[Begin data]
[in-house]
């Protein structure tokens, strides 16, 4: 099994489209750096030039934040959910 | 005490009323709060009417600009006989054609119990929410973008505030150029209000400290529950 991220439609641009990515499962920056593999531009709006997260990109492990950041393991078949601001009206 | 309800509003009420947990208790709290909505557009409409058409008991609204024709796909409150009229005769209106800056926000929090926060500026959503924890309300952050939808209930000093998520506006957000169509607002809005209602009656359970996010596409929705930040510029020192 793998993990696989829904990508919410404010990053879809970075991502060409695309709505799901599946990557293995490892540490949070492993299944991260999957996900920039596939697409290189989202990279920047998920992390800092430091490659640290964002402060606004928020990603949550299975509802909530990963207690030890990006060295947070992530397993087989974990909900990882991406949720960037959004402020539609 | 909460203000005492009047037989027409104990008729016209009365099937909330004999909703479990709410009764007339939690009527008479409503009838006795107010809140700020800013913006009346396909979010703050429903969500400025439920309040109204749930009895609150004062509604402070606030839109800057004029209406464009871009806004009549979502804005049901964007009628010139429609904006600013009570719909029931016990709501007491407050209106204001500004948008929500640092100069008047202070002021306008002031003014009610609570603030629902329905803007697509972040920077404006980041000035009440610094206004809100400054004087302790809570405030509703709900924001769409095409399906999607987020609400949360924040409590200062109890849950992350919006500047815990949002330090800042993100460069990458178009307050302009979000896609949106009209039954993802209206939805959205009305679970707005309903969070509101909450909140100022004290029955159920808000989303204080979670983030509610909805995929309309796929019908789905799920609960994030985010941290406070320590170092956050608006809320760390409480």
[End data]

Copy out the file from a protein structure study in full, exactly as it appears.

[in-house]
């Protein structure tokens, strides 16, 4: 099994489209750096030039934040959910 | 005490009323709060009417600009006989054609119990929410973008505030150029209000400290529950 991220439609641009990515499962920056593999531009709006997260990109492990950041393991078949601001009206 | 309800509003009420947990208790709290909505557009409409058409008991609204024709796909409150009229005769209106800056926000929090926060500026959503924890309300952050939808209930000093998520506006957000169509607002809005209602009656359970996010596409929705930040510029020192 793998993990696989829904990508919410404010990053879809970075991502060409695309709505799901599946990557293995490892540490949070492993299944991260999957996900920039596939697409290189989202990279920047998920992390800092430091490659640290964002402060606004928020990603949550299975509802909530990963207690030890990006060295947070992530397993087989974990909900990882991406949720960037959004402020539609 | 909460203000005492009047037989027409104990008729016209009365099937909330004999909703479990709410009764007339939690009527008479409503009838006795107010809140700020800013913006009346396909979010703050429903969500400025439920309040109204749930009895609150004062509604402070606030839109800057004029209406464009871009806004009549979502804005049901964007009628010139429609904006600013009570719909029931016990709501007491407050209106204001500004948008929500640092100069008047202070002021306008002031003014009610609570603030629902329905803007697509972040920077404006980041000035009440610094206004809100400054004087302790809570405030509703709900924001769409095409399906999607987020609400949360924040409590200062109890849950992350919006500047815990949002330090800042993100460069990458178009307050302009979000896609949106009209039954993802209206939805959205009305679970707005309903969070509101909450909140100022004290029955159920808000989303204080979670983030509610909805995929309309796929019908789905799920609960994030985010941290406070320590170092956050608006809320760390409480």